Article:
Tax & Wealth Advisor Alert: The First Clue to the IRS’ Position and the Tax Court’s Thoughts on Material Participation of a Trust for the 3.8% Net Investment Income Tax—Aragona Trust v. Comm’r., 142 T.C. 9 (2014)

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Beginning in the 2014 tax year, when a taxpayer’s Adjusted Gross Income (“AGI”) exceeds a threshold amount, the taxpayer will be subject to a 3.8% tax on his or her net investment income.  Net investment income includes income from a business in which the taxpayer does not “materially participate.”  The section of the Internal Revenue Code (the “Code”) dealing with the tax on net investment income (specifically Code section 1411) borrows its critical material participation definition from Section 469 of the Code which deals with the rules on deductibility of losses from passive activities.  Under Code section 469, while the rules for measuring the material participation of a human being are straightforward, when the taxpayer who owns an entity is a non-grantor trust, the guidance is conspicuously absent.  In fact, Section 1.469-5T(g) of the Treasury Regulations entitled “Material Participation of Trusts and Estates,” has no information; it is simply blank.  In the regulations to Section 1411, the IRS admits it provides no guidance on material participation by trusts, but states that it hopes to provide future guidance through Regulations promulgated under Code section 469.

So, in essence, when a business is owned by a non-grantor trust, the taxpayer is left without guidance on whether the business’ income is subject to the net investment income tax.  However, a recent case does provide insight into the IRS’ and Tax Court’s position on the matter.  In Frank Aragona Trust v. Comm’r., the IRS posits that, under Code section 469, a trust cannot materially participate.  If the IRS succeeded in that argument, all income from an active business owned by a non-grantor trust would be subject to the 3.8% tax.  The IRS also argued, in the alternative, that if the Tax Court held that a trust can materially participate, it is the services that the trustee provides as the trustee and not the services the trustee provides as an employee of the business that can be counted towards the material participation standard.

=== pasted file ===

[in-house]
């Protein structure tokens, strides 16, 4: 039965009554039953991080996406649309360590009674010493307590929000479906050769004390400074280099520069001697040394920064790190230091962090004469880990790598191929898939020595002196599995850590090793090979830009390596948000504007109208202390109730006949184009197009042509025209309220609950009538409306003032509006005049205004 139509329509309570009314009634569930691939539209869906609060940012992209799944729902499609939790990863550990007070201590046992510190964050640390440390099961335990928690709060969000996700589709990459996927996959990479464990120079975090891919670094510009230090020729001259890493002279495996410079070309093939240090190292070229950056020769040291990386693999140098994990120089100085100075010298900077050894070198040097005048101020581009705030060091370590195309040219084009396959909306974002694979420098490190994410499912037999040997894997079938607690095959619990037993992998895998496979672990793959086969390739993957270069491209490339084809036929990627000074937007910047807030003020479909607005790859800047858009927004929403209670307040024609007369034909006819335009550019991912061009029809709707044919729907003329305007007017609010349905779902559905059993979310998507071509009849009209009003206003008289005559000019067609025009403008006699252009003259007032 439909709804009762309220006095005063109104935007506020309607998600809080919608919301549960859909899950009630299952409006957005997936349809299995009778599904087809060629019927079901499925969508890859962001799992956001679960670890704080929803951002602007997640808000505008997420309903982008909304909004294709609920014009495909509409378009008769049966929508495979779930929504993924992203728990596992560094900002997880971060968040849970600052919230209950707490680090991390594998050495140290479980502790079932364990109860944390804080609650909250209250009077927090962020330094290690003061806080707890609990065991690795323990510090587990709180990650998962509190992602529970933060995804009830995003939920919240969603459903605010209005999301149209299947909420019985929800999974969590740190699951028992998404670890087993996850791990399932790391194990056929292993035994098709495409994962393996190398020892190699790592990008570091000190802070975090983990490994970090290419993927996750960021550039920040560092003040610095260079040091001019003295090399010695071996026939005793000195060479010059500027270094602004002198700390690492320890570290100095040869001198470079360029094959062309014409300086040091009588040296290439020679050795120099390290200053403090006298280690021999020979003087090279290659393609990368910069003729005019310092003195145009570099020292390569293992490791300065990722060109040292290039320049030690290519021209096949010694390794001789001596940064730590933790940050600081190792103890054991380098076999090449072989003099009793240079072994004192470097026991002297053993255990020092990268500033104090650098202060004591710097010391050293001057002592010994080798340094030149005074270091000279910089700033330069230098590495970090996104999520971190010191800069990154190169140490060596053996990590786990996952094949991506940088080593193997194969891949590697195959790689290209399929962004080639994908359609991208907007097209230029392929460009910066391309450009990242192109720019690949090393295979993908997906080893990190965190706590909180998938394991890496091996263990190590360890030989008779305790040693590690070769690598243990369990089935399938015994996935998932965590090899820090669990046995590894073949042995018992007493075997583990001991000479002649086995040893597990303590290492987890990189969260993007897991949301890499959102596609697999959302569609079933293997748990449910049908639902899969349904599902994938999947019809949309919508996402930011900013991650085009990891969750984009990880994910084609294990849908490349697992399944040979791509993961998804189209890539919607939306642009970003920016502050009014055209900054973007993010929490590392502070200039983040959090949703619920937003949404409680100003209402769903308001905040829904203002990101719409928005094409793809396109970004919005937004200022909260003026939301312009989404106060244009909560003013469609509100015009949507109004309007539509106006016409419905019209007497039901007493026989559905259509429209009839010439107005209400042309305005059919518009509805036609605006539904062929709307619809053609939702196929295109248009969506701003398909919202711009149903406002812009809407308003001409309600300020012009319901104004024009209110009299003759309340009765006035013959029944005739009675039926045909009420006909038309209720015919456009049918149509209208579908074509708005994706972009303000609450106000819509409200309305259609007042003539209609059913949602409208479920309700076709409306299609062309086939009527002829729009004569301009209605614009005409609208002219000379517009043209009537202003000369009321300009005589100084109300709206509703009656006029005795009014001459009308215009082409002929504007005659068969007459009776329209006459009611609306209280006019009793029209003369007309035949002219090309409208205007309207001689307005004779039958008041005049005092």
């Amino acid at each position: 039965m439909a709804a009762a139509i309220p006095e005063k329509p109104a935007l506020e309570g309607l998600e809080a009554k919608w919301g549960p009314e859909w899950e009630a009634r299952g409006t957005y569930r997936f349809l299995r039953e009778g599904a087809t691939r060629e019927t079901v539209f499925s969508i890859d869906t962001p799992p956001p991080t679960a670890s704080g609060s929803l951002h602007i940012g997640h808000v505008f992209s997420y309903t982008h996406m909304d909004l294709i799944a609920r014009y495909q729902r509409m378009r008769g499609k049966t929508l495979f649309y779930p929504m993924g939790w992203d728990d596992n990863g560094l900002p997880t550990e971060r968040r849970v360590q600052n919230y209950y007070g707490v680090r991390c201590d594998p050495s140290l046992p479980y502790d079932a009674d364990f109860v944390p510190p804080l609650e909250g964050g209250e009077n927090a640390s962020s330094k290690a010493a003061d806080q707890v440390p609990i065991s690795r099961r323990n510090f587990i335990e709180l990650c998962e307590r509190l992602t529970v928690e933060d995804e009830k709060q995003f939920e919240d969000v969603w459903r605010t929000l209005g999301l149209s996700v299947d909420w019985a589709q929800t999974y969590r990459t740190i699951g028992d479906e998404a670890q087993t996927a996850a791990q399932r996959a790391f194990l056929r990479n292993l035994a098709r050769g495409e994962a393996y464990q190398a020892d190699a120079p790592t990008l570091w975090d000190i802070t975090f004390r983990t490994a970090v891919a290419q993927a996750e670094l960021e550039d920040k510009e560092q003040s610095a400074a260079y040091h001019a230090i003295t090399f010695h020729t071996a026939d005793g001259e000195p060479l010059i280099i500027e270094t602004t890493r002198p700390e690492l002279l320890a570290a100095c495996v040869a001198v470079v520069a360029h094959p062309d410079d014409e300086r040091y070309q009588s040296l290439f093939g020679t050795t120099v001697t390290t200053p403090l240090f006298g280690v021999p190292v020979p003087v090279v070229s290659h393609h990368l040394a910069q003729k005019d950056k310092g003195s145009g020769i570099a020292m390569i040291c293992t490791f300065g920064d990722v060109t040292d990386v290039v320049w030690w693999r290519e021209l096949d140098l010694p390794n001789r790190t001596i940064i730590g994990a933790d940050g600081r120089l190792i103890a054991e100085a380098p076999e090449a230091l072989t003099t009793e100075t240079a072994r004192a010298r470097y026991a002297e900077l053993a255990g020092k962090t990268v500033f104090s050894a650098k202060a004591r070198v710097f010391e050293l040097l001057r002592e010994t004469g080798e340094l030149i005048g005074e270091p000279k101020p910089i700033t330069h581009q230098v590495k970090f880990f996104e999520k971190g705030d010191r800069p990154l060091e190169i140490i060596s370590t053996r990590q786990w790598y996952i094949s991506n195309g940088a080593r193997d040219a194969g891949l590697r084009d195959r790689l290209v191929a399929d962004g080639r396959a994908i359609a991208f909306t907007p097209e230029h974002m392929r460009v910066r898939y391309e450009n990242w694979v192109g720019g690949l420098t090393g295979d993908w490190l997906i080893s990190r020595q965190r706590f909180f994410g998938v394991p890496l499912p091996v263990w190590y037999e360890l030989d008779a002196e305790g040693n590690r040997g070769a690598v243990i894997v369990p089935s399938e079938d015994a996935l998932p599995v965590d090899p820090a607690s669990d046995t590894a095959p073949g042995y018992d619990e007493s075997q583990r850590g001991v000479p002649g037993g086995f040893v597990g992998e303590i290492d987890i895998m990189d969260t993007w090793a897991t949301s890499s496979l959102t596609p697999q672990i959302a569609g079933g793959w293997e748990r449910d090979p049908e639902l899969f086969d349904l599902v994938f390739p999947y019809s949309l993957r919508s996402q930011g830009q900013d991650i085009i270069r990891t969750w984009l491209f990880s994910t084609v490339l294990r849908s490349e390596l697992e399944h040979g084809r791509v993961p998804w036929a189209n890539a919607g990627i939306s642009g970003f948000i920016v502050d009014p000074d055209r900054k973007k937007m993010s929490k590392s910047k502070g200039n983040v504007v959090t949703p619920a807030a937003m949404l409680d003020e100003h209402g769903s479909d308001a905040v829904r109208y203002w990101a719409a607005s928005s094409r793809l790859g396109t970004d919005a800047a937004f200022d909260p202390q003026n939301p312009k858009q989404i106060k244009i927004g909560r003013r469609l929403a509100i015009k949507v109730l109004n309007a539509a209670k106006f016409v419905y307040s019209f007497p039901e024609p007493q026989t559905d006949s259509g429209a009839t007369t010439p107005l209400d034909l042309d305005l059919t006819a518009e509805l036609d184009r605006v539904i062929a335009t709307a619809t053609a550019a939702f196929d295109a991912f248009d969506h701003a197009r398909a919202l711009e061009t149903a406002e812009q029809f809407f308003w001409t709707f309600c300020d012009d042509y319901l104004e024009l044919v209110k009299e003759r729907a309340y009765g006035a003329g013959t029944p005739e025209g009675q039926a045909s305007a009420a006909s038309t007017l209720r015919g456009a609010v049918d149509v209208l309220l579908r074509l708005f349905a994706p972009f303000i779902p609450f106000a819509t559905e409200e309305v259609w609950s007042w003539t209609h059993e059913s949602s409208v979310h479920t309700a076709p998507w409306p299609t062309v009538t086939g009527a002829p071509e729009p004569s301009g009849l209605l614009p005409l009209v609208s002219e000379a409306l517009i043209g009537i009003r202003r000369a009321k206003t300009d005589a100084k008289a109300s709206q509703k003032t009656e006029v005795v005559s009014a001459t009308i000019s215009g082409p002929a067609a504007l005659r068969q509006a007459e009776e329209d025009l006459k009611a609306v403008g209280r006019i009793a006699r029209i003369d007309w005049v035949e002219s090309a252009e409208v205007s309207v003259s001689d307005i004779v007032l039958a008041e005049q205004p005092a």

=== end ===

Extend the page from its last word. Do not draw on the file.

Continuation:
The Tax Court disagreed with the IRS on both counts.  It held that a trust can materially participate, and the services of the trustee, whether as an employee of the business or as trustee count towards meeting the material participation standard.  This ruling should provide some comfort for taxpayers who utilize non-grantor trusts for estate planning and asset protection purposes to hold businesses, as the Tax Court gives a framework for meeting the material participation standard.  At the same time, it should serve as a cautionary tale that holding business assets in that way might lead to IRS scrutiny and challenge.